While this may all be evolutionary engineering, there are not many interchangeable parts between the 996 engine and the 998. It is an entirely new motor, not just a 996 bored or stroked out another 2cc. Far from it. Everything is different, from crankcases, cylinders and heads, to the revised belt drive for the twin overhead camshafts. Ducati wanted to keep the engine Superbike legal, under 1,000cc, while upping the horsepower a good chunk. Since they had only three cubic centimeters to work with, the real trickery would have to take place elsewhere.
The 996 had a bore and stroke of 98.0 x 66.0mm. The new dimensions on the 998 are 100.0 x 63.5mm. Up in that narrowed head the included valve angle was reduced from the 996ís 40 degrees to the 998ís 25 degrees, the size of the valves increased, and new camshafts have slightly more lift.
With the help of that mild bit of destroking, the 998 engine now puts out maximum power at 9,750 rpm, as opposed to the 996ís 8,500. And that power, as we all know, is a result of the more efficient cramming of fuel and air into the combustion chamber. More combustibles in, bigger explosion, more power to the crankshaft. To this end Ducati extensively revised the Marelli fuel-injection system, using a larger throttle body, 54mm vs. the old 50mm, and, more importantly, a new single shower-style injector that has a straight shot right to the valve openings.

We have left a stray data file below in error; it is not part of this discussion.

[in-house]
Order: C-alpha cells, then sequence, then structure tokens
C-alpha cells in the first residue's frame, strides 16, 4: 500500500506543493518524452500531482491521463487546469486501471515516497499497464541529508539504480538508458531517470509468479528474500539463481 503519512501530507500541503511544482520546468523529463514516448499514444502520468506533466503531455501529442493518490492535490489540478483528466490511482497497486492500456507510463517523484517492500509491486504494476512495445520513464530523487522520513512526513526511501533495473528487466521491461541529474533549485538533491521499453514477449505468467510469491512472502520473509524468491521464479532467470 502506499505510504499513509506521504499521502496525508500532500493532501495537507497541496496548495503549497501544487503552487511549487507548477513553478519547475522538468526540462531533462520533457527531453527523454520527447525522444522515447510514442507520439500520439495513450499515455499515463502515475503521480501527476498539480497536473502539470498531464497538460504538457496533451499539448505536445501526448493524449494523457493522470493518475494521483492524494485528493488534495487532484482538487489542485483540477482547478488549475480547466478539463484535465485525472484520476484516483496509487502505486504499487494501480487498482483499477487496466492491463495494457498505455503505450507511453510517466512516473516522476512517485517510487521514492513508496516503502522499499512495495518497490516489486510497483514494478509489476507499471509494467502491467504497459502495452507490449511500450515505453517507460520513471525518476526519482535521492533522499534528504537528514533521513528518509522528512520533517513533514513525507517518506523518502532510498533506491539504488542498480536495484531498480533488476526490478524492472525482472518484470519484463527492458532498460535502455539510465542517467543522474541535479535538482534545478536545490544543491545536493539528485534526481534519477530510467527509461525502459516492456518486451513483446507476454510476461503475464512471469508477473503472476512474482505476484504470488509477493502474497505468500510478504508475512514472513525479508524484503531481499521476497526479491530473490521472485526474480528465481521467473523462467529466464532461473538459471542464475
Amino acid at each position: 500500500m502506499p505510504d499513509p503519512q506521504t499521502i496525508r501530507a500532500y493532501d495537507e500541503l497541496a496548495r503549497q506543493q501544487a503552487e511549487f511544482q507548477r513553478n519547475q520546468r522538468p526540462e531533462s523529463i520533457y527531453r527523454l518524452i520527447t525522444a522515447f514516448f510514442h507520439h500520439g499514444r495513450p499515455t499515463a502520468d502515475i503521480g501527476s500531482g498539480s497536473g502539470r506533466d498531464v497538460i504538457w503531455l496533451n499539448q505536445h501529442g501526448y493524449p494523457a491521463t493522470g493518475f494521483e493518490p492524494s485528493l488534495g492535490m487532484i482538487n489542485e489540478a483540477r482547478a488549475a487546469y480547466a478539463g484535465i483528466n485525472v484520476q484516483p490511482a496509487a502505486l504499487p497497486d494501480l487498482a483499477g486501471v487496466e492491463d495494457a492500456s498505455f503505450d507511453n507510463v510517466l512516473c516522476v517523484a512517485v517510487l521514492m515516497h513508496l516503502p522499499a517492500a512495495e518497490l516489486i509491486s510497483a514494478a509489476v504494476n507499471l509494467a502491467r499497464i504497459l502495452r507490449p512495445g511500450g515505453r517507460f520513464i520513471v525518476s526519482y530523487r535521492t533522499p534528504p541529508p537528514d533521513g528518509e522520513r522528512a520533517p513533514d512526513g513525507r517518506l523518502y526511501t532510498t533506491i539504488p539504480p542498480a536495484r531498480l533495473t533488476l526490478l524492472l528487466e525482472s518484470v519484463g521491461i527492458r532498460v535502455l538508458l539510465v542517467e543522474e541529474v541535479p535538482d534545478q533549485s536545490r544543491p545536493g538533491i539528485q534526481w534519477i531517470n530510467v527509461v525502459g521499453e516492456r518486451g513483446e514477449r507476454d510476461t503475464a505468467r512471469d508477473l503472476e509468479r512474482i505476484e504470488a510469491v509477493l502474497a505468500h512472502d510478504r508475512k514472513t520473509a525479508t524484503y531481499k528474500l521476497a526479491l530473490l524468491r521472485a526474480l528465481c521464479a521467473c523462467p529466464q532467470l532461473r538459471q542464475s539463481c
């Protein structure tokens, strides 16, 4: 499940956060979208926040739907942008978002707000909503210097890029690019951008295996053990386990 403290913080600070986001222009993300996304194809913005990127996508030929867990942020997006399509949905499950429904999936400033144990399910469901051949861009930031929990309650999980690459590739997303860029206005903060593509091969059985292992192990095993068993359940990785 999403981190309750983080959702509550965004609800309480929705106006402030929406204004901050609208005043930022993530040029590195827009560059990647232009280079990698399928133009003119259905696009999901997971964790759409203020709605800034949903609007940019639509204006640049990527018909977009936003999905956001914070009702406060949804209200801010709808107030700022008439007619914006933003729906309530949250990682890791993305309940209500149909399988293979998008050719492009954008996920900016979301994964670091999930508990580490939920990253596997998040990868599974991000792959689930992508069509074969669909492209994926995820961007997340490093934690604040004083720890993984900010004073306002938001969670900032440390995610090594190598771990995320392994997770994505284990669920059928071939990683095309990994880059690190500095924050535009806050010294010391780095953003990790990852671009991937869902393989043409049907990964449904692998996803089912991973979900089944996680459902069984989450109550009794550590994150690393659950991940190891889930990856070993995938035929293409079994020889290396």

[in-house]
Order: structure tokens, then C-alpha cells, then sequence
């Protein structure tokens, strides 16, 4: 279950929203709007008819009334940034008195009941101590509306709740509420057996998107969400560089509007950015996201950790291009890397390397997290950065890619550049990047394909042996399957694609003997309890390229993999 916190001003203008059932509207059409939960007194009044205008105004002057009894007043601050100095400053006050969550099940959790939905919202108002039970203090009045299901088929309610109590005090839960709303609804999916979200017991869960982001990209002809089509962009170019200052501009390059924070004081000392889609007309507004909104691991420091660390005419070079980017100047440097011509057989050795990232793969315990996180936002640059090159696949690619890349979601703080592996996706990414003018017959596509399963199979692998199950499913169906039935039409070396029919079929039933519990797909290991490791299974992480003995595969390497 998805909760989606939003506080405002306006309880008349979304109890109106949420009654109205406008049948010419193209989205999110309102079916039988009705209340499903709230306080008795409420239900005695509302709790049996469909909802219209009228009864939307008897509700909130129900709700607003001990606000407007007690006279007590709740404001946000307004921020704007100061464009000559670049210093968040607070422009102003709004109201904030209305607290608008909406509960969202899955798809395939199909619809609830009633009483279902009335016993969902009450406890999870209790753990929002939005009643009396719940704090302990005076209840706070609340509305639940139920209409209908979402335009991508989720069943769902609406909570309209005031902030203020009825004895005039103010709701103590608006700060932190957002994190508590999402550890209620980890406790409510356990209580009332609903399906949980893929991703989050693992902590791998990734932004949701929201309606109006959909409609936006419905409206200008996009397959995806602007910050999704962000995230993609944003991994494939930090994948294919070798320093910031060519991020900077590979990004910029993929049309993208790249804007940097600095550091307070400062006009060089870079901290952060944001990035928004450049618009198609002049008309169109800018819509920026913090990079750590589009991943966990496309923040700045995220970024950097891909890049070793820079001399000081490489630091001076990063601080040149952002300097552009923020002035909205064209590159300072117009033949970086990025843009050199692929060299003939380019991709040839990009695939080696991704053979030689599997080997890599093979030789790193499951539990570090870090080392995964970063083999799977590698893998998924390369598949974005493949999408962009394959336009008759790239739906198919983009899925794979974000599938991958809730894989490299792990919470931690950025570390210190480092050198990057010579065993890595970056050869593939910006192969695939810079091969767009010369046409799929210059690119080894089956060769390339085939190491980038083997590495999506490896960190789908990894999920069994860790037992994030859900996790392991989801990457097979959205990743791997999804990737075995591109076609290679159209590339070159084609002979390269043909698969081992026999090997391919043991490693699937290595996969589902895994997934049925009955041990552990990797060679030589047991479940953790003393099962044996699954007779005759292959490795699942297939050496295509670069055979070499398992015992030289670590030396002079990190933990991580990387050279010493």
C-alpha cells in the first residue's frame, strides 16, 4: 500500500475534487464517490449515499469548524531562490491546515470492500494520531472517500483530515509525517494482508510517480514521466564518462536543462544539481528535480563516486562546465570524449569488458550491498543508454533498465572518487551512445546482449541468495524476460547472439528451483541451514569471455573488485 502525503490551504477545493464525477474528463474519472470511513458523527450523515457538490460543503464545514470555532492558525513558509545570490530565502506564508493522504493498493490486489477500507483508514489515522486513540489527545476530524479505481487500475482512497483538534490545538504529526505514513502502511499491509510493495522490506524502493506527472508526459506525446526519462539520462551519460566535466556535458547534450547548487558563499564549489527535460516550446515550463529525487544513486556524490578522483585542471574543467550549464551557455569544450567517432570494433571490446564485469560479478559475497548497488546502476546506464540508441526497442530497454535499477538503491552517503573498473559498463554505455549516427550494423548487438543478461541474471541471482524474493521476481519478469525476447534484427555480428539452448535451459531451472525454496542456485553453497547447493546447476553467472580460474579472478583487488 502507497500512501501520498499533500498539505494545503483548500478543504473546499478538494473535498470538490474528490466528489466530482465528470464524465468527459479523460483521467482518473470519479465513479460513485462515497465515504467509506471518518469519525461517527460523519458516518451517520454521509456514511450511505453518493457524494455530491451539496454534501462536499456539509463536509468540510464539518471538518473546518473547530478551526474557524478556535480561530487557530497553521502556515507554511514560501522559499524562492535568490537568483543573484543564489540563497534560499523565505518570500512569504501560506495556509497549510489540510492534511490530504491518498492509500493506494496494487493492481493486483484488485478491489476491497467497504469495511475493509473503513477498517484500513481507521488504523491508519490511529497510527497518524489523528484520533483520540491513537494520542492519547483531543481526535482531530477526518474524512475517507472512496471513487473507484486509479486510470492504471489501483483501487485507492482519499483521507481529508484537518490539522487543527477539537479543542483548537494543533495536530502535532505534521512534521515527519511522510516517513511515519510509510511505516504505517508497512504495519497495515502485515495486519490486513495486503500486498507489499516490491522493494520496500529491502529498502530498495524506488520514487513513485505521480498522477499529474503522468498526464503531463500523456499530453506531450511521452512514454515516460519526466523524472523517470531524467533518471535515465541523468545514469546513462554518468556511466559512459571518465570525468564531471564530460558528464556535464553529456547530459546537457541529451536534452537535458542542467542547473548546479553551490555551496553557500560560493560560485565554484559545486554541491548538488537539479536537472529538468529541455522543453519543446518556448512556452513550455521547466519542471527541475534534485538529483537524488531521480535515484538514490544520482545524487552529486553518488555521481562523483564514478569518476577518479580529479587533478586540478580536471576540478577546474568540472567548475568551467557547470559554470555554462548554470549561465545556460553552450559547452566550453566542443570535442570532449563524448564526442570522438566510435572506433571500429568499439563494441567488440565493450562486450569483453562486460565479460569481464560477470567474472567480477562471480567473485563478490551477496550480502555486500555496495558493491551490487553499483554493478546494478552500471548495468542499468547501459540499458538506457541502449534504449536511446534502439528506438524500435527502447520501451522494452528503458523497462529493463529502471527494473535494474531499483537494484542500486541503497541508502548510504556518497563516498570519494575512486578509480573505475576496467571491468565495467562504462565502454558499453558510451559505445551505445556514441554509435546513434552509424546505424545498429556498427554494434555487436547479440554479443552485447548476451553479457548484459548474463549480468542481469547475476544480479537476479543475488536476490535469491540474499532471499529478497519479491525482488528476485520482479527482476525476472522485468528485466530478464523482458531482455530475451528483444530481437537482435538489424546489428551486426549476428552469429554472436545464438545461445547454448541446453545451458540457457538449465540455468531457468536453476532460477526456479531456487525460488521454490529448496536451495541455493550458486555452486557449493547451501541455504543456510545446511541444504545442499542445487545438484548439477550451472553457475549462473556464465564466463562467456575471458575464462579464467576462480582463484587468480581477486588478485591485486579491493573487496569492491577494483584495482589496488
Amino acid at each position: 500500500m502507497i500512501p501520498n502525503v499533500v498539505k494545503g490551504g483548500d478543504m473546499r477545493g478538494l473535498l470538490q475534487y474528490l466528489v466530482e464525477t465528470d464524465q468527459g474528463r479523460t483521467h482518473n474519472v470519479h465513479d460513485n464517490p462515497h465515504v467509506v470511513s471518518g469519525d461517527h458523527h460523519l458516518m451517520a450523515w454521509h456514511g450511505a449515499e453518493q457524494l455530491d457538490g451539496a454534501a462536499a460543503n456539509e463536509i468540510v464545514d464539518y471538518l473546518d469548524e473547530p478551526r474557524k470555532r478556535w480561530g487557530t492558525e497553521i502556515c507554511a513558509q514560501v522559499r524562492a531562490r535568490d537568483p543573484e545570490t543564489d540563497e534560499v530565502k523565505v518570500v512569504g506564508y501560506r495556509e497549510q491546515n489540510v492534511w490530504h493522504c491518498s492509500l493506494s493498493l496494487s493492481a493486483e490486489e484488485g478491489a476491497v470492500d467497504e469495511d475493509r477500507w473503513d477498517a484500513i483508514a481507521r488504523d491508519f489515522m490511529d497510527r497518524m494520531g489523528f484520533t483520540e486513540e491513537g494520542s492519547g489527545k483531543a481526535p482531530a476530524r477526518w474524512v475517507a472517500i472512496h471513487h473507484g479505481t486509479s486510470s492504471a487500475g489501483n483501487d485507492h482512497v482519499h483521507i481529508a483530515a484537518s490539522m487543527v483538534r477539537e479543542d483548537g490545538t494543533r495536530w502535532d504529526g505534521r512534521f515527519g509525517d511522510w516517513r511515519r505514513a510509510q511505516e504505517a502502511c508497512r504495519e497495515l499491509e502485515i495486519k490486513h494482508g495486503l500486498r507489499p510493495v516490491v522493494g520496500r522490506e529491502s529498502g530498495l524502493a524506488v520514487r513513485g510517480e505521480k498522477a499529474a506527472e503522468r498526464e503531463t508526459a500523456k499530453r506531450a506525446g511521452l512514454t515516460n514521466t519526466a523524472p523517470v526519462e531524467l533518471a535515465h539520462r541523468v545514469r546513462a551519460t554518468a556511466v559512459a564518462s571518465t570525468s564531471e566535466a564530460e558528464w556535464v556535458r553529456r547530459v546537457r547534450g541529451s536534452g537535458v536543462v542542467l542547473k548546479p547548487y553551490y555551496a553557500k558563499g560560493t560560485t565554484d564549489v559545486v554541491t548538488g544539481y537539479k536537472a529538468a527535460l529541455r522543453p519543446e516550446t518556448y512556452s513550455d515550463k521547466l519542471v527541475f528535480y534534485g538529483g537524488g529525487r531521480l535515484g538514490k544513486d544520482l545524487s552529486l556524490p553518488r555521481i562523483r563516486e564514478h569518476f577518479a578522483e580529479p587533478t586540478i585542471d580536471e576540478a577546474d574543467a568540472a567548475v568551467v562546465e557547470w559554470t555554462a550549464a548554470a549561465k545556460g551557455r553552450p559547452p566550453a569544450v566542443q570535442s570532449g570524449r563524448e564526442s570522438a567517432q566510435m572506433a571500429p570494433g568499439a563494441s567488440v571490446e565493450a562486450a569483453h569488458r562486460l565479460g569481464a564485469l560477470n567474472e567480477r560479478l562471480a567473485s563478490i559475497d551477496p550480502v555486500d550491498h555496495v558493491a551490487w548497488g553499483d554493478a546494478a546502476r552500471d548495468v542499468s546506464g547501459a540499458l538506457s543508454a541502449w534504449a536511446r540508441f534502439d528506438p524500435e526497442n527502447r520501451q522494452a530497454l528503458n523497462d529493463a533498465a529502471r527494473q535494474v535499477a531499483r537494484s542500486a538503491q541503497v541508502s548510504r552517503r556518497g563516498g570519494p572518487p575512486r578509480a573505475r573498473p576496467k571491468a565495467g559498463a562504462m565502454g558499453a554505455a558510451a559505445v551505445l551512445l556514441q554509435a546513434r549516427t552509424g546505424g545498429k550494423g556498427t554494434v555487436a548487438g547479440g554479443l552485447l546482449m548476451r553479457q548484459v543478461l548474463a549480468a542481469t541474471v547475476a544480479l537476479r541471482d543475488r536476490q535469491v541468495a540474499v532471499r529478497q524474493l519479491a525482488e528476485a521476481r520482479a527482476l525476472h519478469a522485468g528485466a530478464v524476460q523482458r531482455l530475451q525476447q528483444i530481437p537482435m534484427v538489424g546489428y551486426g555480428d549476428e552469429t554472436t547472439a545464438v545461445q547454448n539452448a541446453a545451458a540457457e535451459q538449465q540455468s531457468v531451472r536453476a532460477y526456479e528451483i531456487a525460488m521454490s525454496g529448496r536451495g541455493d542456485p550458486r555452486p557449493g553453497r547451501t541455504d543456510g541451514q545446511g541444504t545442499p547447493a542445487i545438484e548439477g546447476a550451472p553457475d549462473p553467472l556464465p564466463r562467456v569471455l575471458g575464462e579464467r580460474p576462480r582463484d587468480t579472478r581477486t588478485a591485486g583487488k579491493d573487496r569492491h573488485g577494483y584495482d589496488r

And that, in a couple of hundred words, is how the 998 gets 123 horsepower at the crankshaft, which feeds through a geared primary, a dry clutch and a six-speed transmission.